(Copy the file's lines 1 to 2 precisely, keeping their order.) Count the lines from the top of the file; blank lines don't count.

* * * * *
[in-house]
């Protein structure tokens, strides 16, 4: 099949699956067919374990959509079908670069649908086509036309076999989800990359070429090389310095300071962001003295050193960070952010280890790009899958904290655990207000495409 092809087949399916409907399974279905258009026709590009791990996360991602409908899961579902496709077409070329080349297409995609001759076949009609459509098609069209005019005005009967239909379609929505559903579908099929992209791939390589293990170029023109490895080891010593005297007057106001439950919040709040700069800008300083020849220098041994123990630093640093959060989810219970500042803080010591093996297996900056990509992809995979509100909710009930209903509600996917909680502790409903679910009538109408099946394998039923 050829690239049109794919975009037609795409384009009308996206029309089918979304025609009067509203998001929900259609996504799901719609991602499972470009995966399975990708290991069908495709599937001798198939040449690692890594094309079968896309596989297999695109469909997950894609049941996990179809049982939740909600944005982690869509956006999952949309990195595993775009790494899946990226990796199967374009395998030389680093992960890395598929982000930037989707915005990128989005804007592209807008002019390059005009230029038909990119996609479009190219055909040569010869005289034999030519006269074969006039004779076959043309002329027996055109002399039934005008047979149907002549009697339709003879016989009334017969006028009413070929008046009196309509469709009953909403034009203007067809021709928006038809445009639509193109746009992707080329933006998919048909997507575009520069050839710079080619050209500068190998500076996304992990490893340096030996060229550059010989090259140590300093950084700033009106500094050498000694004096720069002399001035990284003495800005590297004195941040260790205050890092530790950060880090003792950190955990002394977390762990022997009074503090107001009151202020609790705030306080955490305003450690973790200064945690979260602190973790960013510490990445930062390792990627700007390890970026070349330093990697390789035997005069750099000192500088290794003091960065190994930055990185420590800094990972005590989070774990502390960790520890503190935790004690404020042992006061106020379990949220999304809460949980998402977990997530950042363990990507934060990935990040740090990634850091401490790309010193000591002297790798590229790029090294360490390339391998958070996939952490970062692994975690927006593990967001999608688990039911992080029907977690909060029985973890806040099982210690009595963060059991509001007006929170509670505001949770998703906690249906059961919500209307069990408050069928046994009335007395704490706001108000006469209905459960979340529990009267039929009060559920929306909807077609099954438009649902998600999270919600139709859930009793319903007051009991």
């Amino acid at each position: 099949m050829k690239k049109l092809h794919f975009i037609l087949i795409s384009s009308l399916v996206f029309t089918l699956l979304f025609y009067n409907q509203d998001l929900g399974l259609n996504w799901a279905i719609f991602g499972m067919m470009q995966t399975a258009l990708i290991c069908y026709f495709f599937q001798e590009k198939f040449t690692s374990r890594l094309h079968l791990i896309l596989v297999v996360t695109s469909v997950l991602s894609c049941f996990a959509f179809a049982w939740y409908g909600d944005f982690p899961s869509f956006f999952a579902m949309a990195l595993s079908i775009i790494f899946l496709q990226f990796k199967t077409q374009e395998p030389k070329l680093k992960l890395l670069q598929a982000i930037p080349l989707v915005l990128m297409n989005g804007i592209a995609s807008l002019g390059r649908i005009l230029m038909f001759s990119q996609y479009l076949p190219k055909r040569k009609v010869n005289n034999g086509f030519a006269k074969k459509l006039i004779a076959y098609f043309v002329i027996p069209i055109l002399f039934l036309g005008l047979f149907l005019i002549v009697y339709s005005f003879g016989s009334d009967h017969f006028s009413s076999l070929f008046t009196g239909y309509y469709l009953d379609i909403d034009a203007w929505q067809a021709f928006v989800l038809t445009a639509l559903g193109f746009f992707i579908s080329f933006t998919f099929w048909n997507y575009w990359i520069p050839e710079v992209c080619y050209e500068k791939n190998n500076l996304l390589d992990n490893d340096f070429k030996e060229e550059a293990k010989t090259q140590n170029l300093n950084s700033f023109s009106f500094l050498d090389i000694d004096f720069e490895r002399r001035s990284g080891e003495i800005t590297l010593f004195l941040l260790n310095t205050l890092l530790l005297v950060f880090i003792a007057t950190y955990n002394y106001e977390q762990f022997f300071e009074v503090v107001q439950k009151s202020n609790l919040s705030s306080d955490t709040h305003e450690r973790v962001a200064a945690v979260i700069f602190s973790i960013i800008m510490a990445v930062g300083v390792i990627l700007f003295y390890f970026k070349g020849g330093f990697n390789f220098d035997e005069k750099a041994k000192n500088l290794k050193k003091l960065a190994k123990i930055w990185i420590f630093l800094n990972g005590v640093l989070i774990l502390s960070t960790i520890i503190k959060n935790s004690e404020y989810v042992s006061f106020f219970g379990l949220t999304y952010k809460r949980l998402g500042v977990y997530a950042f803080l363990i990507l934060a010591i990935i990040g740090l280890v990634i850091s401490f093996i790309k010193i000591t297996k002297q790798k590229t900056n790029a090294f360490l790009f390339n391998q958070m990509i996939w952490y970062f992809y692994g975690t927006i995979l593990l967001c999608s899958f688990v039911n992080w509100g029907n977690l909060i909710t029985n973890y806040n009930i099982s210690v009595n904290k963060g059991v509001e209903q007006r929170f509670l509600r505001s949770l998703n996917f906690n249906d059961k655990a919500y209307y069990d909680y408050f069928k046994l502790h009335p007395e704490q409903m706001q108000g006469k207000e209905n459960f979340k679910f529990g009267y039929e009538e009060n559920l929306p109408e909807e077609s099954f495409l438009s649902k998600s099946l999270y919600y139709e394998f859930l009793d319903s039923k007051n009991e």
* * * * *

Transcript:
[in-house]
């Protein structure tokens, strides 16, 4: 099949699956067919374990959509079908670069649908086509036309076999989800990359070429090389310095300071962001003295050193960070952010280890790009899958904290655990207000495409 092809087949399916409907399974279905258009026709590009791990996360991602409908899961579902496709077409070329080349297409995609001759076949009609459509098609069209005019005005009967239909379609929505559903579908099929992209791939390589293990170029023109490895080891010593005297007057106001439950919040709040700069800008300083020849220098041994123990630093640093959060989810219970500042803080010591093996297996900056990509992809995979509100909710009930209903509600996917909680502790409903679910009538109408099946394998039923 050829690239049109794919975009037609795409384009009308996206029309089918979304025609009067509203998001929900259609996504799901719609991602499972470009995966399975990708290991069908495709599937001798198939040449690692890594094309079968896309596989297999695109469909997950894609049941996990179809049982939740909600944005982690869509956006999952949309990195595993775009790494899946990226990796199967374009395998030389680093992960890395598929982000930037989707915005990128989005804007592209807008002019390059005009230029038909990119996609479009190219055909040569010869005289034999030519006269074969006039004779076959043309002329027996055109002399039934005008047979149907002549009697339709003879016989009334017969006028009413070929008046009196309509469709009953909403034009203007067809021709928006038809445009639509193109746009992707080329933006998919048909997507575009520069050839710079080619050209500068190998500076996304992990490893340096030996060229550059010989090259140590300093950084700033009106500094050498000694004096720069002399001035990284003495800005590297004195941040260790205050890092530790950060880090003792950190955990002394977390762990022997009074503090107001009151202020609790705030306080955490305003450690973790200064945690979260602190973790960013510490990445930062390792990627700007390890970026070349330093990697390789035997005069750099000192500088290794003091960065190994930055990185420590800094990972005590989070774990502390960790520890503190935790004690404020042992006061106020379990949220999304809460949980998402977990997530950042363990990507934060990935990040740090990634850091401490790309010193000591002297790798590229790029090294360490390339391998958070996939952490970062692994975690927006593990967001999608688990039911992080029907977690909060029985973890806040099982210690009595963060059991509001007006929170509670505001949770998703906690249906059961919500209307069990408050069928046994009335007395704490706001108000006469209905459960979340529990009267039929009060559920929306909807077609099954438009649902998600999270919600139709859930009793319903007051009991």